This issue of putting taxes on imports for reasons of climate change* has become a very hot topic. . . . The developing countries are very much against such a measure because they see it as protectionism. They see it as a way for the developed countries to evade their responsibilities to provide finance and technologies to developing countries but instead to shift the burden of adjustment to the developing countries. The developing countries are poor and therefore don’t have the money to get the best technologies that are climate-friendly. They are relying on the rich countries to provide funds and technologies so that they can shift to a sustainable development growth pattern. Blocking the products coming from developing countries on the grounds that they are more polluting would deal a very big blow to the poorer countries, including those that are exporting commodities, and will lead to a big conflict in the climate negotiations as well as in the WTO. So, the solution is not to punish the developing countries for their poverty and their weak technologies but instead to have a system of international cooperation in which the developed countries provide finance and technologies so that developing countries can upgrade their technologies and continue their economic development without adding onto the emissions of carbon dioxide. . . .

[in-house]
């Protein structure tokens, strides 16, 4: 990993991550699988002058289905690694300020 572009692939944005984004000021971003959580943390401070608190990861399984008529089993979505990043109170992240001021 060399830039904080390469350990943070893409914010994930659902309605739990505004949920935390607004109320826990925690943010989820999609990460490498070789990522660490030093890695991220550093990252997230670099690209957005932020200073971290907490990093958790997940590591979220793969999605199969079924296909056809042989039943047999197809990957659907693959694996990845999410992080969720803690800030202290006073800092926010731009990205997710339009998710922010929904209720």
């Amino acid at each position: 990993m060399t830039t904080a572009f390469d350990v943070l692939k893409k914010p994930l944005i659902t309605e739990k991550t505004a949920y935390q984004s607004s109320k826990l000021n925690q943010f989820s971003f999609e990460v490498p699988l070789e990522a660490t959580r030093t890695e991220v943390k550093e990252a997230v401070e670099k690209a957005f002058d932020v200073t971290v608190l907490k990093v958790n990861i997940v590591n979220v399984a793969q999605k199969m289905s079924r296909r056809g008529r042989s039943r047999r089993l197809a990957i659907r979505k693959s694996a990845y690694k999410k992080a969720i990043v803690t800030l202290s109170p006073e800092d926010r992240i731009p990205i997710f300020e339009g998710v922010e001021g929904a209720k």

* Editor’s Note: Paul Krugman recently wrote in a feature story of the New York Times Magazine: “For those who think that taking action is essential, the right question is how to persuade China and other emerging nations to participate in emissions limits. . . . But what if the Chinese (or the Indians or the Brazilians, etc.) do not want to participate in such a system? Then you need sticks as well as carrots. In particular, you need carbon tariffs” (“Building a Green Economy,” 5 April 2010). See, also, “Sarkozy, Berlusconi Jointly Call for Carbon Tax on EU Borders” (Xinhua, 15 April 2010).
Martin Khor is Executive Director of the South Centre. Video by Andreas Lehrner (for a WEED series of short videos “Voices on Trade Justice”). This video was released on YouTube on 2 December 2009. The text above is an edited partial transcript of the video.